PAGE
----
Itongadol.- Ma\’ariv asserts that for those who support BDS (boycott, disinvestment and sanctions) campaigns against Israel, "The goal is not eliminating \’the Israeli occupation\’; the goal is eliminating the State of Israel as the state of the Jewish People." However, the paper claims that those who support annexing Judea and Samaria are, in effect, working toward the same goal – "the end of the state of Israel as a Jewish and democratic state." The author says that "In my view, building and expanding settlements (except for the major blocs) is dangerous because it hastens the day when reality compels the State of Israel to become a bi-national state," and dismisses the possibility of large-scale Jewish immigration to Israel to offset the numbers of Palestinians who would become Israeli citizens in any annexation.
Summary of editorials from the Hebrew press – July 15th, 2013
Yediot Aharonot discusses the phenomenon of corruption and white-collar crime and argues that prosecutors, however overworked and underpaid they may be, must bring the accused to trial and seek heavy punishments, as opposed to seeking plea bargains on lesser charges, "so that the public can save itself."
Yisrael Hayom commends Labor Party Chairperson MK Shelly Yachimovich\’s decision to bring forward the party primaries to November and avers that four months is ample time for her rivals "to prepare themselves and their supporters and the party machinery, which in any case is working against Yachimovich." The author believes that "While the Labor party has lost some of its luster, some of its authority and some of its legacy, it is still an important factor on the political scene and stabilizing the leadership is a prudent step – whatever the results are."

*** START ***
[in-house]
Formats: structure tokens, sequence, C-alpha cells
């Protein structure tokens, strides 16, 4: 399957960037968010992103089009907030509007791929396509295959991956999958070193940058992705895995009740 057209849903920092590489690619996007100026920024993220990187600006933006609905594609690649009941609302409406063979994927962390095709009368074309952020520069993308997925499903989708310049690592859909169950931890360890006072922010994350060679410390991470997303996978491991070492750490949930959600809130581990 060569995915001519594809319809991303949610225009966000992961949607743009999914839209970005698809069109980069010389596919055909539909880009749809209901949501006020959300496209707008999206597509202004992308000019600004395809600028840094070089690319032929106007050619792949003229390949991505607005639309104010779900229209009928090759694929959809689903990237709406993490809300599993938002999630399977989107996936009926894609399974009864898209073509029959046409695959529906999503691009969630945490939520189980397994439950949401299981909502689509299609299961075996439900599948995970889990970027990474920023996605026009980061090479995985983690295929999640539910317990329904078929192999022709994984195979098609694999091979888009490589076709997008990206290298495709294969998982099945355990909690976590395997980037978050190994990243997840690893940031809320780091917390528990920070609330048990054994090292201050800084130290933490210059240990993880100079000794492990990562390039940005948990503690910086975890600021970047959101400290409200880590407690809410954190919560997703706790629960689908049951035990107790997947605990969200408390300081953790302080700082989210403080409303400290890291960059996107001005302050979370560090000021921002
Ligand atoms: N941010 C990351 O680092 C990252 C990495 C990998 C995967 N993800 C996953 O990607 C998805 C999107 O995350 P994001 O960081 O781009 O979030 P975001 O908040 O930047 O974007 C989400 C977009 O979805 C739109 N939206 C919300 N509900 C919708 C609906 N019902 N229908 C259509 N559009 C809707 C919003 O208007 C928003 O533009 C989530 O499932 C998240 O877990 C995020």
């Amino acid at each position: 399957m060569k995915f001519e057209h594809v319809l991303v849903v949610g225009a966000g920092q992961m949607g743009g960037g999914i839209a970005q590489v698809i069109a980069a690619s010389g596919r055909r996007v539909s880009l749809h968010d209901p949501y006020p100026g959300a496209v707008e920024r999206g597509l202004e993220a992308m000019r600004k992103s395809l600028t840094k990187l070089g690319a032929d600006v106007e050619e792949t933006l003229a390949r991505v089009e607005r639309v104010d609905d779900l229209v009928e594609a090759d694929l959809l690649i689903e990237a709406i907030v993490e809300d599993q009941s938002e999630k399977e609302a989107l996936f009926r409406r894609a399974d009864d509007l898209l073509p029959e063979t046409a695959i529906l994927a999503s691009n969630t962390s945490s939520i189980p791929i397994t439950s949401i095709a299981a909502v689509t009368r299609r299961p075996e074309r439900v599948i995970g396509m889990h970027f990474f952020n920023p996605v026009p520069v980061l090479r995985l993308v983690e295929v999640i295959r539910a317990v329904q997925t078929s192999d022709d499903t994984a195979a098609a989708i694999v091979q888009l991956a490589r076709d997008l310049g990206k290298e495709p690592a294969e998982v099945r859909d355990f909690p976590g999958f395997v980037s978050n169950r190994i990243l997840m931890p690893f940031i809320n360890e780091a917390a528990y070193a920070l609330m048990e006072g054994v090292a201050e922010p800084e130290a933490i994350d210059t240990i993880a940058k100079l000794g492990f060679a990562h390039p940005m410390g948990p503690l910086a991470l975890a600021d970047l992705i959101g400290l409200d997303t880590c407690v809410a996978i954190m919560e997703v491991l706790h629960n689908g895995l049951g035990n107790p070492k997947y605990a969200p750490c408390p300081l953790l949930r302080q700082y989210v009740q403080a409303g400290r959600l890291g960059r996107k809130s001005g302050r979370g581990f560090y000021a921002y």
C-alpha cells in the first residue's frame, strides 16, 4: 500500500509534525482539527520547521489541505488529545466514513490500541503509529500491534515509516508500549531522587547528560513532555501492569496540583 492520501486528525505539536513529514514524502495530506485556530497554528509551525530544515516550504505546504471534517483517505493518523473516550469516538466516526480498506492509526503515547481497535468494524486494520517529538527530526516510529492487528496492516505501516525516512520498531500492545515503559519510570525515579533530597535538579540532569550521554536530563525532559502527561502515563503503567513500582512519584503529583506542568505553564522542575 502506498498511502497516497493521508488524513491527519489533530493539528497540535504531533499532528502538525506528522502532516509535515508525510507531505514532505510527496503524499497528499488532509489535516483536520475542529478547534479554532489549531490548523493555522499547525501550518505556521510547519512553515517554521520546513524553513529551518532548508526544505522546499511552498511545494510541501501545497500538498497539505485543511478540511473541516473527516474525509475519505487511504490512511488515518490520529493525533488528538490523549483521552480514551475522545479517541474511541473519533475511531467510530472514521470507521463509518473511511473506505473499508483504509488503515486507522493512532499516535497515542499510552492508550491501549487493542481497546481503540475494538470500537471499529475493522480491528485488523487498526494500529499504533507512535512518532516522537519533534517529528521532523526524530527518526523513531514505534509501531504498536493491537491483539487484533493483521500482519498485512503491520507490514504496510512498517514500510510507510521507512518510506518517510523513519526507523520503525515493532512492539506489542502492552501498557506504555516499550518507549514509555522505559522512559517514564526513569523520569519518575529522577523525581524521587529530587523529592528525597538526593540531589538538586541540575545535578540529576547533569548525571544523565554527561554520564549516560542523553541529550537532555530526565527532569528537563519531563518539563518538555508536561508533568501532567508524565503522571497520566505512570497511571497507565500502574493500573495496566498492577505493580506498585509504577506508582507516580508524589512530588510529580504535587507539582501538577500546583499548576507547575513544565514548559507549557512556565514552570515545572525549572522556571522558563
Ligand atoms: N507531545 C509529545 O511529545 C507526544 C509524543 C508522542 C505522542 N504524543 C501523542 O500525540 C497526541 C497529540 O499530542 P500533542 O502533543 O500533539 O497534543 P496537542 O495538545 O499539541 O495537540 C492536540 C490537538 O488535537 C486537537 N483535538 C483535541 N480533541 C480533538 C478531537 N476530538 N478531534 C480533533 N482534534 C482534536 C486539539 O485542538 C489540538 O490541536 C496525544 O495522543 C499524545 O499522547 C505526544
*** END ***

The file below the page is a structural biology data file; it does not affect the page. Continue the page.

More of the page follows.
The Jerusalem Post comments on the smallish demonstration marking the two-year anniversary of the J14 (July 14, 2011) socioeconomic protests, and notes that while “The turnout paled in comparison to the hundreds of thousands who were mobilized in the summer of 2011,” the socioeconomic protests definitely had a significant impact on Israeli society. The editor believes that “The 2011 protest movement was probably the single most significant development that has taken place within Israeli society in recent history,” and asserts: “The demonstrations rocked the nation, sent the previous Netanyahu government scurrying for damage control and, for the first time in decades, reprioritized Israel’s national agenda to place socioeconomic concerns at a level of importance comparable to security concerns.”
Haaretz strongly criticizes the forceful arrest of a 5-year-old Palestinian boy suspected of throwing stones at cars, as documented in a video clip shot by the human rights group B’Tselem, as well as the hardhearted response by Economy Minister Naftali Bennett who had not even seen the film. The editor declares: “When public officials condemn B\’Tselem but are silent about the detaining of a 5-year-old child by Israeli soldiers, it is indicative of a systematic campaign of delegitimization against human rights groups,” and concludes: “It is a government that continues to nurture the occupation and refuses to end the destructive process that benumbs this country’s citizens.”
[Amos Gilboa, Yaron London and Dan Margalit wrote today’s articles in Ma\’ariv, Yediot Aharonot and Yisrael Hayom, respectively.]